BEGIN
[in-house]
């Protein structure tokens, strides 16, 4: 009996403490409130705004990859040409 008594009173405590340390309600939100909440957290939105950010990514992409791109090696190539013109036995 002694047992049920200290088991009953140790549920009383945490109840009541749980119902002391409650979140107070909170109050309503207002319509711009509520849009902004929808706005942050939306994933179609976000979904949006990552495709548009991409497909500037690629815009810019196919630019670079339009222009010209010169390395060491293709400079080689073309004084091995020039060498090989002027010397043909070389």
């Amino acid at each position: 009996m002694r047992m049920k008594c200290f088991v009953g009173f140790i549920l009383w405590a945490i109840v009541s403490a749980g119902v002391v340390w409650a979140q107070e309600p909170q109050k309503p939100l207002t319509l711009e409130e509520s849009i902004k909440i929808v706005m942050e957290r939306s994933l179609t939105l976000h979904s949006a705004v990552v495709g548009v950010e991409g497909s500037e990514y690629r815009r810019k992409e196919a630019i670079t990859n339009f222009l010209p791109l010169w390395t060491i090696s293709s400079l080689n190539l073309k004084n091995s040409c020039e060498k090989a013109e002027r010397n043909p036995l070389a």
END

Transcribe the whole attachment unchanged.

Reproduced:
[in-house]
């Protein structure tokens, strides 16, 4: 009996403490409130705004990859040409 008594009173405590340390309600939100909440957290939105950010990514992409791109090696190539013109036995 002694047992049920200290088991009953140790549920009383945490109840009541749980119902002391409650979140107070909170109050309503207002319509711009509520849009902004929808706005942050939306994933179609976000979904949006990552495709548009991409497909500037690629815009810019196919630019670079339009222009010209010169390395060491293709400079080689073309004084091995020039060498090989002027010397043909070389």
């Amino acid at each position: 009996m002694r047992m049920k008594c200290f088991v009953g009173f140790i549920l009383w405590a945490i109840v009541s403490a749980g119902v002391v340390w409650a979140q107070e309600p909170q109050k309503p939100l207002t319509l711009e409130e509520s849009i902004k909440i929808v706005m942050e957290r939306s994933l179609t939105l976000h979904s949006a705004v990552v495709g548009v950010e991409g497909s500037e990514y690629r815009r810019k992409e196919a630019i670079t990859n339009f222009l010209p791109l010169w390395t060491i090696s293709s400079l080689n190539l073309k004084n091995s040409c020039e060498k090989a013109e002027r010397n043909p036995l070389a």